Designing clinical trials for rare diseases can prove challenging with limited resources and high operation costs. But three nontraditional trial designs—platform trials, basket trials, and umbrella trials—could revolutionise the space. In this series, Clinical Trials Arena will explore each design and its potential to shape the future of rare disease research.
Platform trials can streamline rare disease research as they evaluate multiple treatments and diseases under a single, durable master protocol. This trial design has the flexibility to add and drop treatment arms as data develops and new drug candidates emerge.
By focusing on disease groups with similar phenotypes and manufacturing needs, rare disease researchers can utilise platform trials to increase efficiency and reduce operation costs. A successful platform trial requires choosing compatible diseases, negotiating with regulators and selecting appropriate endpoints and sites.
Can platform trials streamline dystrophies and gene manufacturing?
Rare muscular dystrophies have similar disease profiles and an overlapping pool of experts, making this field a strong candidate for a platform trial design, explains NIH Director of Rare Disease Research Anne Pariser.
Most dystrophies have different underlying causes and thus require different drugs. But monitoring, equipment, and endpoints could be similar, Pariser notes. As a result, a durable master protocol could live on even if the trial continually rotates different dystrophy types and treatments, she explains.
Platform trials are also attractive for rare disease gene therapies, where different gene constructs can rotate in and out of viral particles, Pariser adds. There are opportunities to streamline across gene therapy manufacturing, preclinical work, assay development, and clinical monitoring expertise, she notes. Streamlining these processes could add efficiencies, resulting in significant cost savings, she told this news service.
Contending with regulatory concerns
From a regulatory perspective, master protocol designs typically don’t directly lead to approvals, a biostatistician notes. Instead, they are often intended to detect an efficacy signal that forms the basis for a subsequent registrational trial, he says.
While the FDA will initially recommend a traditional, randomised, placebo-controlled trial investigating a single treatment, the agency can be flexible with rare diseases, a former FDA orphan drug official says. For example, if a rare disease only affects a few hundred patients, the FDA would be willing to consider a nontraditional trial that can still demonstrate a drug’s safety and efficacy, adds the former official, who now works as a regulatory consultant. To maximise chances, companies should come to FDA trial design meetings prepared with extensive animal data in all the indications and treatments they plan to pursue, she says.
Pariser adds that in rare diseases, the regulatory burden of evidence can be lower. “With rare diseases, it’s not uncommon to get approval based on evidence from one adequate and well-controlled trial,” she says. “A platform trial could be that trial.”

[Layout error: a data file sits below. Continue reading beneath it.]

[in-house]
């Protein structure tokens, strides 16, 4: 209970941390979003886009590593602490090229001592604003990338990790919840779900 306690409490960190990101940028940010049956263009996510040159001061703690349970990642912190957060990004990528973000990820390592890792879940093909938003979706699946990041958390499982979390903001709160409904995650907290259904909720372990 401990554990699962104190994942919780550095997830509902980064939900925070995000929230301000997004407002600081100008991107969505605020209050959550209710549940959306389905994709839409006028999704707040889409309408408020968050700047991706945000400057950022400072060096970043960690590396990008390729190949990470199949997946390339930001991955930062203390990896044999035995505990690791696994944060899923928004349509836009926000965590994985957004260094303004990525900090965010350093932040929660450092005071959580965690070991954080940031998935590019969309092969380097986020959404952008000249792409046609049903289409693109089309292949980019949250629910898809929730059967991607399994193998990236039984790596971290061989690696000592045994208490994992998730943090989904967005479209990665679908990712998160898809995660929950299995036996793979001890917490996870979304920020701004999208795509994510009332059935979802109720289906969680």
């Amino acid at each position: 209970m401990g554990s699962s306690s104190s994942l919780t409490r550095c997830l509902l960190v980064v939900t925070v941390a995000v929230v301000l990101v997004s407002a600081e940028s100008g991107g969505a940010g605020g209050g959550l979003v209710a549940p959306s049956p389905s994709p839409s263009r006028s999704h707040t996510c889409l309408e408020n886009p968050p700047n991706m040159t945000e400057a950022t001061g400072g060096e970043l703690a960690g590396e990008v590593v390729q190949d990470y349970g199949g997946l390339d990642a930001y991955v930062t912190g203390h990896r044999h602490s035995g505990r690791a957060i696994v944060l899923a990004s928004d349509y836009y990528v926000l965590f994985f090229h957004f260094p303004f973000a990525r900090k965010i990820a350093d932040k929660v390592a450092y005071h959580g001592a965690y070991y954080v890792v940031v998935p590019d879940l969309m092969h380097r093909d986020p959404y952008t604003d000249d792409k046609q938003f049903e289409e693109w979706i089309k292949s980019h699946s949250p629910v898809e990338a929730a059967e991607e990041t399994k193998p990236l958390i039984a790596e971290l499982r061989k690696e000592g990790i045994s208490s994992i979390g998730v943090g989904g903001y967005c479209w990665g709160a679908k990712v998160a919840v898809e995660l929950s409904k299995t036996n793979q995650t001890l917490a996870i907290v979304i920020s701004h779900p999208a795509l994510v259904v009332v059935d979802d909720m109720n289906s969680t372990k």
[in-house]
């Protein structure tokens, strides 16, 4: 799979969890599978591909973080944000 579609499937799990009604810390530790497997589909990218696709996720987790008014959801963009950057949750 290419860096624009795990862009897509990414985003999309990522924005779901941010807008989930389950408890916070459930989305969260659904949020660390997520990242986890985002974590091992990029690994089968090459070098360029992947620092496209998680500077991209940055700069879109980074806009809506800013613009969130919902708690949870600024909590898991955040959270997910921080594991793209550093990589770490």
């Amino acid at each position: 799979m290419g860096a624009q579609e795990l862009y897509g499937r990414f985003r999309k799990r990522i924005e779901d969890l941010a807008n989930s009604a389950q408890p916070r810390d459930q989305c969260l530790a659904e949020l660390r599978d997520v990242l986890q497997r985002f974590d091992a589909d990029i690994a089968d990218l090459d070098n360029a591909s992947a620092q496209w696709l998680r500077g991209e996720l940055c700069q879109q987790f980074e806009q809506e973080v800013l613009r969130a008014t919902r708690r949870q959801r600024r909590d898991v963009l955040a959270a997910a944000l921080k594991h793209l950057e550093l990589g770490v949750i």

Platform trials’s location and endpoints are key
Since rare disease experts are usually clustered in specific centers and paediatric hospitals, these sites could be well-suited trial locations. If a center specialises in multiple, similar rare diseases, it could already have the basic infrastructure to pursue a platform trial, Pariser says.
Ideally, efficacy endpoints of a platform trial design would include a short-term biomarker, making it easier to drop arms that underperform in interim analyses, Pariser says. But selecting an endpoint can be challenging in rare diseases, which often do not progress as fast or as predictably as cancer, she adds.
In cancer, there are multiple standardised endpoints such as progression-free survival (PFS) and overall response rate (ORR). In contrast, rare diseases often lack similar universal endpoints. “If we could better understand rare diseases, then that would make it a whole lot easier to design good quality clinical trials,” Pariser says.
Platform trials in action
In addition to numerous platform trials in oncology and Covid-19, there are several important platform designs in rare diseases in early stages. For instance, the NIH is breaking into the rare disease space with the Platform Vector Gene Therapy (PaVe-GT) trial.
Under this design, the NIH will test whether the same adeno-associated vector (AAV) serotype, AAV-9, can be used to develop gene therapies for four rare diseases. These include two neuromuscular junction disorders—Dok7 deficiency and Collagen Q deficiency—and two metabolic diseases—propionic acidemia and isolated methylmalonic acidemia.
PaVe-GT will develop and test AAV-9, with a different gene for each indication, using a single master protocol. Though not yet at the stage of clinical testing, Pariser says her team has seen signs of early progress: “On a small scale, we’re already seeing some efficiencies and really seamless information sharing between our investigators and our team.”
Outside of rare diseases, the Phase II/III STAMPEDE trial (NCT00268476) is an active platform trial with an estimated enrollment of more than 12,000 patients with prostate cancer. There are currently eleven treatment arms, three of which are open for recruitment: standard of care, metformin, and transdermal oestradiol. Overall survival is the primary endpoint, with secondary endpoints including adverse events and cost effectiveness measured by EuroQol.